The index measures remodelers' perceptions of the market for current and future projects. According to the NAHB, any number above 50 in the index points toward a majority of remodelers believing that the market is expanding.
The RMI for owner-occupied units grew from 48.9 in the fourth quarter of 2005 to 53.8, while renter-occupied units fell from 40.4 to 36.7 during the same period. In the futures expectation index, owner-occupied units moved from 50.4 to 53.2 and the renter-occupied component decreased from 37.8 to 30.4 for the first quarter of 2006.
"Though the frenzy in home buying is slowing down, the remodeling spending associated with purchasing a home usually lags behind," said NAHB chief economist Dave Seiders. "The run-up in home sales during the past five years will fuel remodeling growth for in the next several years, and the long-term growth looks to be solid as well."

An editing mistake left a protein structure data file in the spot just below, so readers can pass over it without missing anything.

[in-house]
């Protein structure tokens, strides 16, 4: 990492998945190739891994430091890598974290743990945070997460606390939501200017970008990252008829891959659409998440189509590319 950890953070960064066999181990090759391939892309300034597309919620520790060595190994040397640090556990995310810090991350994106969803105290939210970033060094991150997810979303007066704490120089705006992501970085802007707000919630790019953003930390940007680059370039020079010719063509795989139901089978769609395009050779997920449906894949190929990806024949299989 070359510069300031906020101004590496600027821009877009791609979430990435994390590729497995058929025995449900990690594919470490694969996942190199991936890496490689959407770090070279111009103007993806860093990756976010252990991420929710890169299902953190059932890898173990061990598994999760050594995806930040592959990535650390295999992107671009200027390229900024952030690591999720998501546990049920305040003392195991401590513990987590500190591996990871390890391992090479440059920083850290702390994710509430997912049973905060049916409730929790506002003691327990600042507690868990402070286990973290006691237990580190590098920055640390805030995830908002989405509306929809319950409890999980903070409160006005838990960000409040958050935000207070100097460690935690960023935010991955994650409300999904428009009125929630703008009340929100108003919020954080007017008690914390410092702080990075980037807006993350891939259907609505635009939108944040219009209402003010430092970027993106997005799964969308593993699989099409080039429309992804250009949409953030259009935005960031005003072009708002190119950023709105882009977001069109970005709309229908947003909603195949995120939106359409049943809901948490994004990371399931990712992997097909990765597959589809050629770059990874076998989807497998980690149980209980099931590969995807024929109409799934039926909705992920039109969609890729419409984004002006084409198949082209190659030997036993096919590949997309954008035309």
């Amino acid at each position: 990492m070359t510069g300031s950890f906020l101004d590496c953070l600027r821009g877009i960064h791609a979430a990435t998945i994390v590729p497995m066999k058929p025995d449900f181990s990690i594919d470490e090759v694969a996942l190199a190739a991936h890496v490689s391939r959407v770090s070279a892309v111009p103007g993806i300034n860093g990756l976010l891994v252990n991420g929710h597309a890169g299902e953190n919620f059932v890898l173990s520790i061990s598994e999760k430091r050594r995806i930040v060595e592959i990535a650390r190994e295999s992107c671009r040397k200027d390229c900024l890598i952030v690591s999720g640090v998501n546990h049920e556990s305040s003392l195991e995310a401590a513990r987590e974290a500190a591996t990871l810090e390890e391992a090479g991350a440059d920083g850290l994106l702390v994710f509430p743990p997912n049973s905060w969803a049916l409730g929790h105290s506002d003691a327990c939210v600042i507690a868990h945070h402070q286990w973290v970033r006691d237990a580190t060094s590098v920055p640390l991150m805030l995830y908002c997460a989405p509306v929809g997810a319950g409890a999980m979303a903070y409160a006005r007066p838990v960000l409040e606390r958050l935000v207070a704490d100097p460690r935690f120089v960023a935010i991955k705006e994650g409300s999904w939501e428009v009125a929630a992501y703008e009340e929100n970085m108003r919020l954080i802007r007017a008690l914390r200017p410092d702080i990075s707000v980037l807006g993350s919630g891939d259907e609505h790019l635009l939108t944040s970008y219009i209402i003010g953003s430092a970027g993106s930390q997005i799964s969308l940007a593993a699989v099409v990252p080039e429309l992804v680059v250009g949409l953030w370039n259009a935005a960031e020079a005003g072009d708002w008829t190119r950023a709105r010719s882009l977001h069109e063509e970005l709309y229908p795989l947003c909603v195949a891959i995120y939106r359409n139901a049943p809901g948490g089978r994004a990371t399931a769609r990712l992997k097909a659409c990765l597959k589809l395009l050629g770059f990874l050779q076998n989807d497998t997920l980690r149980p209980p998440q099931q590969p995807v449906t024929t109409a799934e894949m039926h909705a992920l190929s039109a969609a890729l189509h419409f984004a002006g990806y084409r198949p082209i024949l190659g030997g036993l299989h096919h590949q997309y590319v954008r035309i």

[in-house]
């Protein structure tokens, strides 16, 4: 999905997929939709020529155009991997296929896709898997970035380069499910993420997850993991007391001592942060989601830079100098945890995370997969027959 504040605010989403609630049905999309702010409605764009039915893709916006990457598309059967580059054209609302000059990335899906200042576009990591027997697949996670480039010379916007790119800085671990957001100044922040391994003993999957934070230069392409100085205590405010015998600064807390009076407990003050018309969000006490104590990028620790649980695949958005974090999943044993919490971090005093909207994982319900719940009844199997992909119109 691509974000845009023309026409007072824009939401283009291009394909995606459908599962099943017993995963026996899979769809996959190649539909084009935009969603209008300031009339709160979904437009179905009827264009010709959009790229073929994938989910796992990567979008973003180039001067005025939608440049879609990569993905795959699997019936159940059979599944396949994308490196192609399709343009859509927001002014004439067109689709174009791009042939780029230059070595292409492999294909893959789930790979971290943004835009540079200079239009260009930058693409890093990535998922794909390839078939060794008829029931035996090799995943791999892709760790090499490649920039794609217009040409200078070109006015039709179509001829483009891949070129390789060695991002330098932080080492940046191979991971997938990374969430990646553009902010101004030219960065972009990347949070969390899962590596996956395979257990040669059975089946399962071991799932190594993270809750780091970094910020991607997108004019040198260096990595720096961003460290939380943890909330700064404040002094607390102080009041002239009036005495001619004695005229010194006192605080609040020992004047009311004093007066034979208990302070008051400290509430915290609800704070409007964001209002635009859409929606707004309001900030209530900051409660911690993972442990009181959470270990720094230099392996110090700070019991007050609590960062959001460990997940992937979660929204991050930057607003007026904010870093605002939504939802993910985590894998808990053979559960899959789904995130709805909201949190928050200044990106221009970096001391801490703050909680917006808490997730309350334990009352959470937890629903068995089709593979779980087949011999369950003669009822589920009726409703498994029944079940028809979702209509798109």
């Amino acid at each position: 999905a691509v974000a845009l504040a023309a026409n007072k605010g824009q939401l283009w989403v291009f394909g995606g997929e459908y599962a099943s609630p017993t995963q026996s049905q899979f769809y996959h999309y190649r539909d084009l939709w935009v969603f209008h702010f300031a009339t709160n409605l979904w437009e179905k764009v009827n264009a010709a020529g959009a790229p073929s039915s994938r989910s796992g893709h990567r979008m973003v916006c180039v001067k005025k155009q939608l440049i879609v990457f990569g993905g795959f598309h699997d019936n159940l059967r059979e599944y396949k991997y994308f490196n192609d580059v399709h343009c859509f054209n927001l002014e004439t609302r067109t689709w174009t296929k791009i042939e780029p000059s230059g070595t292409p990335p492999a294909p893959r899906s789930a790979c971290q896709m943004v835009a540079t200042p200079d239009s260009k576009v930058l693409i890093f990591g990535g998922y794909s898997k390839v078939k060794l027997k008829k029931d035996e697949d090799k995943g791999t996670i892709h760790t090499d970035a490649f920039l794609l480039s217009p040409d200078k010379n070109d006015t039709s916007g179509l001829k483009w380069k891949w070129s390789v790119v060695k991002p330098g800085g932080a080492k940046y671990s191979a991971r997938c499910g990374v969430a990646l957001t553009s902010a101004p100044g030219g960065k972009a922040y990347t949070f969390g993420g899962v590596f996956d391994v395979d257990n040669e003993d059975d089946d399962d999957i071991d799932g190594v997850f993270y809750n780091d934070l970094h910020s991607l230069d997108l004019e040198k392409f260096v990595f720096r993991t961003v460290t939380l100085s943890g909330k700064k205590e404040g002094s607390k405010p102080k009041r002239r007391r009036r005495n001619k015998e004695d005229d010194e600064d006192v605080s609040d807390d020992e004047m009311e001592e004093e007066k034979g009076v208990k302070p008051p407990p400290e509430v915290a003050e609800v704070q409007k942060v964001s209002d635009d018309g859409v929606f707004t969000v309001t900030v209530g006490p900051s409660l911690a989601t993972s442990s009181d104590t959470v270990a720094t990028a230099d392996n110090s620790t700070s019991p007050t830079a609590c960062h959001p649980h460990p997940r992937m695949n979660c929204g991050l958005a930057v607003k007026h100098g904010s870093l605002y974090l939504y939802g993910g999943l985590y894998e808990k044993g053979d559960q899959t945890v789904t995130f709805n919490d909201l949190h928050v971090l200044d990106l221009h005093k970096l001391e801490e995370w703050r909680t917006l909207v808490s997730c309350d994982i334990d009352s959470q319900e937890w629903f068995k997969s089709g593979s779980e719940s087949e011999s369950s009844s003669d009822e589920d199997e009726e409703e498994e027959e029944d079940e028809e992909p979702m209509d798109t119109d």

Regionally, there was strong growth throughout the country except the West, though that area still remains well within the positive range. The Northeast's current conditions increased by nearly 10 points from 41.6 to 51.1 and the future index jumped from 41.0 to 47.3. Current conditions increased in the Midwest from 41.1 to 44.3 with the future expectations increasing by .4 to 46.6.